Tag Archives: turkey revolution

Of Gobblers and Woodpeckers

Gobble Gobble Gobble

Gobble Gobble Gobble

The shrill sound of gobbling echoed through a deep tract of national forest in the Pineywoods of East Texas.

As my friend and guide on this hunt Derek York worked his box call at least five gobblers sounded off in the distance.

“This is awesome!” he said.

Indeed.

Derek York sets up on a decoy in one of the areas where there are enough eastern turkeys to offer a limited hunting season.

The eastern wild turkey was essentially eliminated from East Texas by the 1980s.

A combination of poaching, habitat degradation and more poaching left these great forests barren of its most vocal and regal game bird.

Restoration efforts that began in the 1980s helped boost numbers but they never quite got to where they need to be.

A recent new theory of taking excess birds from other states and releasing them into highly managed corridors larger numbers than before is seeing some success.

Limited hunting access is available in spring and I was getting to see the results of the hard work by members of the National Wild Turkey Federation, Texas Parks & Wildlife Department and others.

The author scopes the area for turkeys while testing out his new ALPS Blind Bag. He was able to comfortably carry all the gear he needed into this remote tract.

We never bagged a bird that day but I did see a hen running full blast across a hill. A few seconds later a coyote came down the same path and was undoubtedly hunting for an early Thanksgiving dinner.

Derek hit his call and the young predator came down the hill toward us but it did what all coyotes do.

It moved into a downwind position, smelled us and retreated quickly.

On the hike out I noticed a sign that noted there was a red-cockaded woodpecker colony on site. This endangered species needs the type of open, savannah-like forest that wild turkeys do. What is good for the turkey is good for red-cockaded woodpeckers.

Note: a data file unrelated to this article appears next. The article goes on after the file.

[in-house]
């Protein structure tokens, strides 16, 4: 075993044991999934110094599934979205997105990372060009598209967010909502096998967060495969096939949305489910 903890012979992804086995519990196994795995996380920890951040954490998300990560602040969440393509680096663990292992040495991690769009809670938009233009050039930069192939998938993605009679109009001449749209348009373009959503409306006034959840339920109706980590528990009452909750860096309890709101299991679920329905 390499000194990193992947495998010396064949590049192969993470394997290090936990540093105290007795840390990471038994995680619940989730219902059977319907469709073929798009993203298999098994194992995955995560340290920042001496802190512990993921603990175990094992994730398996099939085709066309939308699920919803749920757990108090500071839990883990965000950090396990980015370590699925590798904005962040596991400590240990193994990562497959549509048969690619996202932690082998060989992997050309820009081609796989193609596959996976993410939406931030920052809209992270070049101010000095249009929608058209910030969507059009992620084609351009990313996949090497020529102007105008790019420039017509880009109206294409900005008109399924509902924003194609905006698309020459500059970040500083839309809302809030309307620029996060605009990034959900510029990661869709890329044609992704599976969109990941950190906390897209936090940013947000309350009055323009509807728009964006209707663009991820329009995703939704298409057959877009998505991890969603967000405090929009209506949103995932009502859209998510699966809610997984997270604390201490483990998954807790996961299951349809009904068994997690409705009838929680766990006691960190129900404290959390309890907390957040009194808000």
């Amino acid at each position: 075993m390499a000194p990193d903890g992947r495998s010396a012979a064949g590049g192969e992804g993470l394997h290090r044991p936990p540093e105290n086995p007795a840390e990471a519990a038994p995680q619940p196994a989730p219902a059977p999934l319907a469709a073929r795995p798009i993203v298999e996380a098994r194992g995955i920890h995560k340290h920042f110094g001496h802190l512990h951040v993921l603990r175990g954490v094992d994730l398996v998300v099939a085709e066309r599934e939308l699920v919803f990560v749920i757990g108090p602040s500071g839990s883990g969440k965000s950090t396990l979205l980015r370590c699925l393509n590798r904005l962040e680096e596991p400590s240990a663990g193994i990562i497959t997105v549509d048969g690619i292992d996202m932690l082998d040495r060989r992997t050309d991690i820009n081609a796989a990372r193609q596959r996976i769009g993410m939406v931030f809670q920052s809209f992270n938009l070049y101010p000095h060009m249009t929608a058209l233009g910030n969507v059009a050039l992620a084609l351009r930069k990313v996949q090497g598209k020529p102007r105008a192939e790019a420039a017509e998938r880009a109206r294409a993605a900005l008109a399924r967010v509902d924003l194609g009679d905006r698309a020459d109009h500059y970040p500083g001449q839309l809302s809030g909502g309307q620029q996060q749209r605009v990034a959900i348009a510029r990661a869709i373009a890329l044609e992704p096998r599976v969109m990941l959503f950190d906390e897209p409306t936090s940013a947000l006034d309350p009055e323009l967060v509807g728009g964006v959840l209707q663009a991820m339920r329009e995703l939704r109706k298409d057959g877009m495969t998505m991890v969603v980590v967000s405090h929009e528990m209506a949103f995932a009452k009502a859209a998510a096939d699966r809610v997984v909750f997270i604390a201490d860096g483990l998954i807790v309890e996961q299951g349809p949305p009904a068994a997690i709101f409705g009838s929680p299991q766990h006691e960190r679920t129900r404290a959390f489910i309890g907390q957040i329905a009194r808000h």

A colony of endangered red-cockaded woodpeckers benefits from turkey conservation.

A few feet away from the sign I saw turkey tracks.

An eastern turkey track on a trail in East Texas. How cool is that?

It has been my contention that if we get turkey habitat and conservation efforts right the entire forest will benefit.

The public has had a hard time getting behind a tiny woodpecker species few have seen. But there are many turkey hunters who spent millions of dollars and exert huge effort conserving their chosen quarry.

I believe the public will latch on to the turkey conservation message if it is presented properly.

People think wild turkeys are fascinating and if we let them know good turkey habitat helps even the most endangered of wildlife maybe they will support things that help them like controlled burning and increased anti-poaching education.

Gobble Gobble Gobble

I can’t get that out of my head along with the desire to go back into those woods and get a glimpse of a majestic eastern gobbler and take in all of the sights, sounds and smells of some of Texas’ most pristine habitat.

Chester Moore, Jr.

Rio Grande Turkey!

Cruising down the back roads of Kerr County, TX is an interesting experience.

The majority of wildlife spotted is exotic and much of it ranging beyond the confines of high fenced hunting ranches. Axis deer, blackbuck antelope and aoudad are more are prevalent than even native whitetail.